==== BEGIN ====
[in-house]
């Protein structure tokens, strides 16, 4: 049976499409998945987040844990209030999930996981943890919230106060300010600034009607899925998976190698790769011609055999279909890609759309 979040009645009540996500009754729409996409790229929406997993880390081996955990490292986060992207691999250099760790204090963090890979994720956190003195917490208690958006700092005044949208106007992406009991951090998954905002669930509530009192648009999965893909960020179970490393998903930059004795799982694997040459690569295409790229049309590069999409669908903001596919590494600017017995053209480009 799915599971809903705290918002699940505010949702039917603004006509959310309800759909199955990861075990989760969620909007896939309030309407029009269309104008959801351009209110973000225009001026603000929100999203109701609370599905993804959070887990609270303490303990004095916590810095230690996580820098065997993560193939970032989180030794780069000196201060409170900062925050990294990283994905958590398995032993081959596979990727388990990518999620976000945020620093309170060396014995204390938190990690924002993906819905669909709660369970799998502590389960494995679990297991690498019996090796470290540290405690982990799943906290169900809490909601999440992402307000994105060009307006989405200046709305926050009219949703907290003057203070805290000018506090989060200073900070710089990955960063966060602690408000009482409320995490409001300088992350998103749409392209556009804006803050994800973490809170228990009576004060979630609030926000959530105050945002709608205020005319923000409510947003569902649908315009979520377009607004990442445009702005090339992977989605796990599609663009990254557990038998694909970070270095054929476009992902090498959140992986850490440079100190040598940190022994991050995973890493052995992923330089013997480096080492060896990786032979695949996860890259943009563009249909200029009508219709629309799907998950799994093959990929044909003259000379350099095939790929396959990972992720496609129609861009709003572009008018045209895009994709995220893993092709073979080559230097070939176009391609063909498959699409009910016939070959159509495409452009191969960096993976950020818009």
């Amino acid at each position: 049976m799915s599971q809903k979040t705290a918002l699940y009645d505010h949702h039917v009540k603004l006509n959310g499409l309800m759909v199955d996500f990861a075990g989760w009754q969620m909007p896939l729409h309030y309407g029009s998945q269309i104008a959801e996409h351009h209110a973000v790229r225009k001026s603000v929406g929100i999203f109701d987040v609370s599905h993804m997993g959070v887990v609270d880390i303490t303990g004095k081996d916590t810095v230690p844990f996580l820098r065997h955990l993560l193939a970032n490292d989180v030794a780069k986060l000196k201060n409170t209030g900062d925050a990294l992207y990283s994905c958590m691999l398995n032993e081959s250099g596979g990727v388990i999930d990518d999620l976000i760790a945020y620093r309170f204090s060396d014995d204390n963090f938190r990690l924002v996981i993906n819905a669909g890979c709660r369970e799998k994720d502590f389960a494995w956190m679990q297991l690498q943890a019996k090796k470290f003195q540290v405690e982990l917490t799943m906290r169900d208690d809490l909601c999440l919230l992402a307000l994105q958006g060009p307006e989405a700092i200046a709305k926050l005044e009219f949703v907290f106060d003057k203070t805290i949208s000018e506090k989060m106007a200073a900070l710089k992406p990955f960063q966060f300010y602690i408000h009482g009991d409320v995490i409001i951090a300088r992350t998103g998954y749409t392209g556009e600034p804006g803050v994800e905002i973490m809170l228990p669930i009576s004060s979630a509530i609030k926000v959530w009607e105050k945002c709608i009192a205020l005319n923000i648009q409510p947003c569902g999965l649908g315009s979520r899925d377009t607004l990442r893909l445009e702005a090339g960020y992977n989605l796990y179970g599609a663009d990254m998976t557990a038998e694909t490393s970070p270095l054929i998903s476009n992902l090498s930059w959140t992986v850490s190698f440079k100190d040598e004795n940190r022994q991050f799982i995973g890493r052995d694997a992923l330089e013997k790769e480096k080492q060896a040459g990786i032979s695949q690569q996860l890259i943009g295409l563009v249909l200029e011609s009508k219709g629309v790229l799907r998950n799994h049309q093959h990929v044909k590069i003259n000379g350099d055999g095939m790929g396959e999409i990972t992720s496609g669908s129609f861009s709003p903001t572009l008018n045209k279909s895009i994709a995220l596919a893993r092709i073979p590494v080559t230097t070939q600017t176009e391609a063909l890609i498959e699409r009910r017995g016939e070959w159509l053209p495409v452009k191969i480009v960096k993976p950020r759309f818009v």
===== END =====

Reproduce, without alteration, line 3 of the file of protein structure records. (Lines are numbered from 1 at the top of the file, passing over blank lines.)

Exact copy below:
């Amino acid at each position: 049976m799915s599971q809903k979040t705290a918002l699940y009645d505010h949702h039917v009540k603004l006509n959310g499409l309800m759909v199955d996500f990861a075990g989760w009754q969620m909007p896939l729409h309030y309407g029009s998945q269309i104008a959801e996409h351009h209110a973000v790229r225009k001026s603000v929406g929100i999203f109701d987040v609370s599905h993804m997993g959070v887990v609270d880390i303490t303990g004095k081996d916590t810095v230690p844990f996580l820098r065997h955990l993560l193939a970032n490292d989180v030794a780069k986060l000196k201060n409170t209030g900062d925050a990294l992207y990283s994905c958590m691999l398995n032993e081959s250099g596979g990727v388990i999930d990518d999620l976000i760790a945020y620093r309170f204090s060396d014995d204390n963090f938190r990690l924002v996981i993906n819905a669909g890979c709660r369970e799998k994720d502590f389960a494995w956190m679990q297991l690498q943890a019996k090796k470290f003195q540290v405690e982990l917490t799943m906290r169900d208690d809490l909601c999440l919230l992402a307000l994105q958006g060009p307006e989405a700092i200046a709305k926050l005044e009219f949703v907290f106060d003057k203070t805290i949208s000018e506090k989060m106007a200073a900070l710089k992406p990955f960063q966060f300010y602690i408000h009482g009991d409320v995490i409001i951090a300088r992350t998103g998954y749409t392209g556009e600034p804006g803050v994800e905002i973490m809170l228990p669930i009576s004060s979630a509530i609030k926000v959530w009607e105050k945002c709608i009192a205020l005319n923000i648009q409510p947003c569902g999965l649908g315009s979520r899925d377009t607004l990442r893909l445009e702005a090339g960020y992977n989605l796990y179970g599609a663009d990254m998976t557990a038998e694909t490393s970070p270095l054929i998903s476009n992902l090498s930059w959140t992986v850490s190698f440079k100190d040598e004795n940190r022994q991050f799982i995973g890493r052995d694997a992923l330089e013997k790769e480096k080492q060896a040459g990786i032979s695949q690569q996860l890259i943009g295409l563009v249909l200029e011609s009508k219709g629309v790229l799907r998950n799994h049309q093959h990929v044909k590069i003259n000379g350099d055999g095939m790929g396959e999409i990972t992720s496609g669908s129609f861009s709003p903001t572009l008018n045209k279909s895009i994709a995220l596919a893993r092709i073979p590494v080559t230097t070939q600017t176009e391609a063909l890609i498959e699409r009910r017995g016939e070959w159509l053209p495409v452009k191969i480009v960096k993976p950020r759309f818009v």